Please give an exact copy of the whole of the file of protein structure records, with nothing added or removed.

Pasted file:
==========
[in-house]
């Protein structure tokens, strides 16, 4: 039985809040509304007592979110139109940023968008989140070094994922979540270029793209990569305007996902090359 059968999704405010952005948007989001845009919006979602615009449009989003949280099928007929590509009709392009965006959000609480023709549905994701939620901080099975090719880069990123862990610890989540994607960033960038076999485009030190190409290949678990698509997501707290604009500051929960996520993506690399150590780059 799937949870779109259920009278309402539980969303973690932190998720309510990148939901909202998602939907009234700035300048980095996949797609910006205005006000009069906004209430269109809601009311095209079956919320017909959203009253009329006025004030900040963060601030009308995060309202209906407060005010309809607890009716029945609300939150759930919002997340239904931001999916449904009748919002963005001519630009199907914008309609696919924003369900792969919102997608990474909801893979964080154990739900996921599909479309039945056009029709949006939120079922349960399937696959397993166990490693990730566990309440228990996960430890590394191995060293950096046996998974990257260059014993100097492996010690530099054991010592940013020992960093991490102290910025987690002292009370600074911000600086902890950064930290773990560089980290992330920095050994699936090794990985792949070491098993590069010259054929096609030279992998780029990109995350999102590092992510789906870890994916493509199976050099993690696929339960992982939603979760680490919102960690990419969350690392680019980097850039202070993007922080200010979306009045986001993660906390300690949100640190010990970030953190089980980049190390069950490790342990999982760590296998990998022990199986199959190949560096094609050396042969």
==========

[in-house]
């Protein structure tokens, strides 16, 4: 039985809040509304007592979110139109940023968008989140070094994922979540270029793209990569305007996902090359 059968999704405010952005948007989001845009919006979602615009449009989003949280099928007929590509009709392009965006959000609480023709549905994701939620901080099975090719880069990123862990610890989540994607960033960038076999485009030190190409290949678990698509997501707290604009500051929960996520993506690399150590780059 799937949870779109259920009278309402539980969303973690932190998720309510990148939901909202998602939907009234700035300048980095996949797609910006205005006000009069906004209430269109809601009311095209079956919320017909959203009253009329006025004030900040963060601030009308995060309202209906407060005010309809607890009716029945609300939150759930919002997340239904931001999916449904009748919002963005001519630009199907914008309609696919924003369900792969919102997608990474909801893979964080154990739900996921599909479309039945056009029709949006939120079922349960399937696959397993166990490693990730566990309440228990996960430890590394191995060293950096046996998974990257260059014993100097492996010690530099054991010592940013020992960093991490102290910025987690002292009370600074911000600086902890950064930290773990560089980290992330920095050994699936090794990985792949070491098993590069010259054929096609030279992998780029990109995350999102590092992510789906870890994916493509199976050099993690696929339960992982939603979760680490919102960690990419969350690392680019980097850039202070993007922080200010979306009045986001993660906390300690949100640190010990970030953190089980980049190390069950490790342990999982760590296998990998022990199986199959190949560096094609050396042969």